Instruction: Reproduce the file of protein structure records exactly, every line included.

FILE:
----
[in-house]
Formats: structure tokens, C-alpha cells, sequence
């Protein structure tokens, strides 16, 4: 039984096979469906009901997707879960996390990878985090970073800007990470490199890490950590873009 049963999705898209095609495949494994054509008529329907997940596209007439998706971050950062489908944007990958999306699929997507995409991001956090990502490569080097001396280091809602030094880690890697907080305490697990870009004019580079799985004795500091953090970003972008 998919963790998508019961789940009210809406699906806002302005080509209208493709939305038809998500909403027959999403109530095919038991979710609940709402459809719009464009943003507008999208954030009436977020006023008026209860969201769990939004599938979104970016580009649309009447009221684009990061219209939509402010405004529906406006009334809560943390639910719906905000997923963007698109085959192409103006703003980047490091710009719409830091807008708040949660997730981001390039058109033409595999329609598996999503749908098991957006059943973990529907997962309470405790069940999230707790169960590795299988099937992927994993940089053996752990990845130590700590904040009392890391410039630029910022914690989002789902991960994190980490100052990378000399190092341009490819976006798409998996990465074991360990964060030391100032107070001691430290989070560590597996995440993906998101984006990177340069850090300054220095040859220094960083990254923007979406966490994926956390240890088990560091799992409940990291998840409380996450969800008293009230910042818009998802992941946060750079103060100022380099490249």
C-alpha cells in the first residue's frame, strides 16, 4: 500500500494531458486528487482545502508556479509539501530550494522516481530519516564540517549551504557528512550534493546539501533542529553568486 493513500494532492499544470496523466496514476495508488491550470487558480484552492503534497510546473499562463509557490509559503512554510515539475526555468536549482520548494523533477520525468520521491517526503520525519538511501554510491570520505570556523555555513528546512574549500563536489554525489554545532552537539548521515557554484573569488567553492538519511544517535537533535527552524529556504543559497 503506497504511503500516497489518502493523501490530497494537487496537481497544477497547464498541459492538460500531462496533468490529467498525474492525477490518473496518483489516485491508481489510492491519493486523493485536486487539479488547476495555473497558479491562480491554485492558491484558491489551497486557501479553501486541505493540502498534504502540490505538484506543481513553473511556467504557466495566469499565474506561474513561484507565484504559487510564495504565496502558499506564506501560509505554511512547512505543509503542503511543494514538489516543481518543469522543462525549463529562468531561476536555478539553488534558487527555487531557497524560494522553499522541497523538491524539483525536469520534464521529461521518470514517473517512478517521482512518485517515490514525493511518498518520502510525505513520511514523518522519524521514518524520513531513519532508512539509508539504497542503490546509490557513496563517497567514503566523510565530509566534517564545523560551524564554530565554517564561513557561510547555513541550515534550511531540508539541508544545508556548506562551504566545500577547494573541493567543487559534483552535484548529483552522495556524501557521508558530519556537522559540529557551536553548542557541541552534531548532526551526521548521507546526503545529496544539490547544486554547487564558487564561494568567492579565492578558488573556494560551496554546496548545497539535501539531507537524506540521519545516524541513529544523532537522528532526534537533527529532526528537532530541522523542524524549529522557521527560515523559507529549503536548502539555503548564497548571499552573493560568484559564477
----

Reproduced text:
[in-house]
Formats: structure tokens, C-alpha cells, sequence
């Protein structure tokens, strides 16, 4: 039984096979469906009901997707879960996390990878985090970073800007990470490199890490950590873009 049963999705898209095609495949494994054509008529329907997940596209007439998706971050950062489908944007990958999306699929997507995409991001956090990502490569080097001396280091809602030094880690890697907080305490697990870009004019580079799985004795500091953090970003972008 998919963790998508019961789940009210809406699906806002302005080509209208493709939305038809998500909403027959999403109530095919038991979710609940709402459809719009464009943003507008999208954030009436977020006023008026209860969201769990939004599938979104970016580009649309009447009221684009990061219209939509402010405004529906406006009334809560943390639910719906905000997923963007698109085959192409103006703003980047490091710009719409830091807008708040949660997730981001390039058109033409595999329609598996999503749908098991957006059943973990529907997962309470405790069940999230707790169960590795299988099937992927994993940089053996752990990845130590700590904040009392890391410039630029910022914690989002789902991960994190980490100052990378000399190092341009490819976006798409998996990465074991360990964060030391100032107070001691430290989070560590597996995440993906998101984006990177340069850090300054220095040859220094960083990254923007979406966490994926956390240890088990560091799992409940990291998840409380996450969800008293009230910042818009998802992941946060750079103060100022380099490249």
C-alpha cells in the first residue's frame, strides 16, 4: 500500500494531458486528487482545502508556479509539501530550494522516481530519516564540517549551504557528512550534493546539501533542529553568486 493513500494532492499544470496523466496514476495508488491550470487558480484552492503534497510546473499562463509557490509559503512554510515539475526555468536549482520548494523533477520525468520521491517526503520525519538511501554510491570520505570556523555555513528546512574549500563536489554525489554545532552537539548521515557554484573569488567553492538519511544517535537533535527552524529556504543559497 503506497504511503500516497489518502493523501490530497494537487496537481497544477497547464498541459492538460500531462496533468490529467498525474492525477490518473496518483489516485491508481489510492491519493486523493485536486487539479488547476495555473497558479491562480491554485492558491484558491489551497486557501479553501486541505493540502498534504502540490505538484506543481513553473511556467504557466495566469499565474506561474513561484507565484504559487510564495504565496502558499506564506501560509505554511512547512505543509503542503511543494514538489516543481518543469522543462525549463529562468531561476536555478539553488534558487527555487531557497524560494522553499522541497523538491524539483525536469520534464521529461521518470514517473517512478517521482512518485517515490514525493511518498518520502510525505513520511514523518522519524521514518524520513531513519532508512539509508539504497542503490546509490557513496563517497567514503566523510565530509566534517564545523560551524564554530565554517564561513557561510547555513541550515534550511531540508539541508544545508556548506562551504566545500577547494573541493567543487559534483552535484548529483552522495556524501557521508558530519556537522559540529557551536553548542557541541552534531548532526551526521548521507546526503545529496544539490547544486554547487564558487564561494568567492579565492578558488573556494560551496554546496548545497539535501539531507537524506540521519545516524541513529544523532537522528532526534537533527529532526528537532530541522523542524524549529522557521527560515523559507529549503536548502539555503548564497548571499552573493560568484559564477